The goal of all of the State-filed lawsuits is to get rid of Obamacare any way they can. That is an admirable goal, but it falls short of the more important goal. Liberty Legal Foundation’s goal is NOT simply to overturn Obamacare. Our goal is to restore Constitutional limits on Congressional authority so that when the political winds shift again, Congress can’t repeat a similar massive power grab.

Obamacare is simply the latest and worst example of Congressional abuse of authority. So, it became our tool to overturn Wickard v. Filburn. For 150 years the courts got the Commerce Clause right. For the past 68 years they got it wrong based solely on the political motivations of a handful of judges. There is more historical precedent supporting our arguments than supporting Wickard. This is a fight we can win! And success means Obamacare will be overturned AND our Constitutional Republic will be restored.

I urge you to join me as a plaintiff in the Obamacare Class Action lawsuit. All you need to do is go to Liberty Legal Foundation and sign on with a minimum donation of $1 (if you can afford more, please give more).

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Whose money is it?

Posted by Richard on November 5, 2010

On Wednesday, the Supreme Court heard oral arguments in another important Institute for Justice case, Wynn v. Garriott. I haven't been keeping up with all of IJ's fine work lately and was unfamiliar with this case, which made its way to the Supremes after the 9th Circuit reversed a ruling that the suit was frivolous.

But over at Big Government, Adam B. Schaeffer made it clear why this case is extremely important: 

The 9th Circuit’s reasoning arrogates to the state all property , dissolving the distinction between public and private funds as well as public and private choices. It is a disturbing, dangerous decision.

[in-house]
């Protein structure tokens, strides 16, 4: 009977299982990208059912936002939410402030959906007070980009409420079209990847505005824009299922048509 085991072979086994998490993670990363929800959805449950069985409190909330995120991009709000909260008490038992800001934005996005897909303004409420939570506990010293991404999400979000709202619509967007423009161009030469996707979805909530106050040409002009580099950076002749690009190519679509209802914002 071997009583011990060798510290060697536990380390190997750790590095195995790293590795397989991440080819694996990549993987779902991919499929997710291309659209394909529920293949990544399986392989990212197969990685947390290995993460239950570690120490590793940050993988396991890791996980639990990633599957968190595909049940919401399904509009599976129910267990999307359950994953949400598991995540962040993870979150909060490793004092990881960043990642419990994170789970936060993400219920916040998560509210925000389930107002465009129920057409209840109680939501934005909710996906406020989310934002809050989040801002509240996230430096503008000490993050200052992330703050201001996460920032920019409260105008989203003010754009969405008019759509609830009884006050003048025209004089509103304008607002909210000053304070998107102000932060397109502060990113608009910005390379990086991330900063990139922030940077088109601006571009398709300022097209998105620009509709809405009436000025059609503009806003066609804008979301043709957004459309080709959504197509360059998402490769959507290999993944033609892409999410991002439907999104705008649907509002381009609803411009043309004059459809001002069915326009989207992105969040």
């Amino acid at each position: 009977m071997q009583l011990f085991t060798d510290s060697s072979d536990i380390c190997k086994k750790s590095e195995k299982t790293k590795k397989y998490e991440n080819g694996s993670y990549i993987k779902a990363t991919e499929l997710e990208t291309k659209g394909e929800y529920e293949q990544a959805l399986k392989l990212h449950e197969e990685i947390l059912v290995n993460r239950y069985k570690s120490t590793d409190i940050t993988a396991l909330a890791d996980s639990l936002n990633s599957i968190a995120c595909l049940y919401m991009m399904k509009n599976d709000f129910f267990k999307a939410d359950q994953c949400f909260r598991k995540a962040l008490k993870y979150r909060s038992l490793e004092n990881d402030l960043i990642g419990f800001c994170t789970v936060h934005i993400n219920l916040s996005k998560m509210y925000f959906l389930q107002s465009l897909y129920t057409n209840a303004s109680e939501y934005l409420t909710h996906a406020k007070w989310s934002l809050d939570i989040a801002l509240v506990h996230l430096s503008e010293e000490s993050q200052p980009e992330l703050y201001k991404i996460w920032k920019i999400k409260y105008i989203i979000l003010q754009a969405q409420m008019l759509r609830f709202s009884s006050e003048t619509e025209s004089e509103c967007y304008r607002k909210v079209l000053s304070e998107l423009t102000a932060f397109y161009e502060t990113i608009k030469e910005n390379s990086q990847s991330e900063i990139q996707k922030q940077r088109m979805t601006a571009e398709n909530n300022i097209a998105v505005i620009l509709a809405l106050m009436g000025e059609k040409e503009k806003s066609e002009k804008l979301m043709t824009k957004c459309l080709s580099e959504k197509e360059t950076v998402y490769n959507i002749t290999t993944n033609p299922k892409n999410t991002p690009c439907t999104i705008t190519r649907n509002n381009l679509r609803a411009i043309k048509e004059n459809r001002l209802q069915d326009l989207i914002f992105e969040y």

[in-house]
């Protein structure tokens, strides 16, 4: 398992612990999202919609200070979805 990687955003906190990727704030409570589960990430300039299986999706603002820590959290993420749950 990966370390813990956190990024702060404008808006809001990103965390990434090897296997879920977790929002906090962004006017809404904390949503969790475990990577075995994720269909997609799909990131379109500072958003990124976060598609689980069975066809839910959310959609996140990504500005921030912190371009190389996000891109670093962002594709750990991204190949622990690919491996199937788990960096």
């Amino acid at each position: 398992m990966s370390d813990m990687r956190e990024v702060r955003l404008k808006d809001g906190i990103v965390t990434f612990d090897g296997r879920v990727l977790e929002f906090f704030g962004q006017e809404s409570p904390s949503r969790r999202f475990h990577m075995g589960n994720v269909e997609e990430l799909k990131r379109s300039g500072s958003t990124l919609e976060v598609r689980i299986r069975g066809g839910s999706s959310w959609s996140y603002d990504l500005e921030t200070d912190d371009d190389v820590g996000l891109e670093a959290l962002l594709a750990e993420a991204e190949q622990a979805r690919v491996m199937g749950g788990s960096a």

They assert that tax cuts are the equivalent of government funds, a conclusion possible only if one assumes that all personal income belongs by default to the state rather than to the individual who earned the money. It asserts as well that when taxpayers and parents privately choose to support religious educational organizations, they are in violation of the First Amendment. This reasoning blatantly ignores the logic and plain meaning of the 2002 Zelman decision upholding school vouchers, among others.

Here is a prediction; the court will have their absurd ruling on an Arizona education tax credit program posted on the wall of judicial shame like so many others issued from their Circuit.

But I want more from the Court. This ruling is so awful that I can only pray SCOTUS rules beyond the questionable standing of the plaintiffs and comprehensively dismembers this most egregious 9th Circuit decision.

The Obama administration has weighed in on the right side, according to the WaPo article linked above. But I suspect their motives. Acting Solicitor General Neal K. Katyal (to the apparent surprise of his former boss, Justice Kagan) argued that the taxpayers challenging Arizona's tax credit for private education donations didn't have standing to bring their suit.

I'll bet dollars to doughnuts that the Obama administration fervently hopes this case is decided on the standing issue and not on the merits because a decision on the merits is almost certainly going to go against one of their cherished, bedrock philosophical beliefs: that the government ultimately owns and controls everything.

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Four black men and a gun

Posted by Richard on July 24, 2010

Marcus Cole is a professor of law at Stanford University. He recently posted an homage to four men and a gun that brought a tear to my eye. It begins thus:

As an American, I owe a tremendous debt of gratitude to many, many people who have risked and given their lives to defend our liberty. But as I reflect on the recent Supreme Court decision in McDonald v. City of Chicago, I thought I should take a moment to mention four Americans who have made a relatively uncelebrated contribution to the freedom I cherish and enjoy. I owe a special debt to four black men, and one gun.

The most important of these men, to me, was my father. When I was a boy, he and my mother moved our family of six from the Terrace Village public housing projects in Pittsburgh’s Hill District to a predominantly white neighborhood. While many of our neighbors welcomed us, we were not welcomed by all. I recall a brick through the front window, and other incidents. But burned into my memory is the Sunday evening when my father was beaten with a tire iron on the street in front of our home, and in front of us, his four little children. Those three young white men were never caught.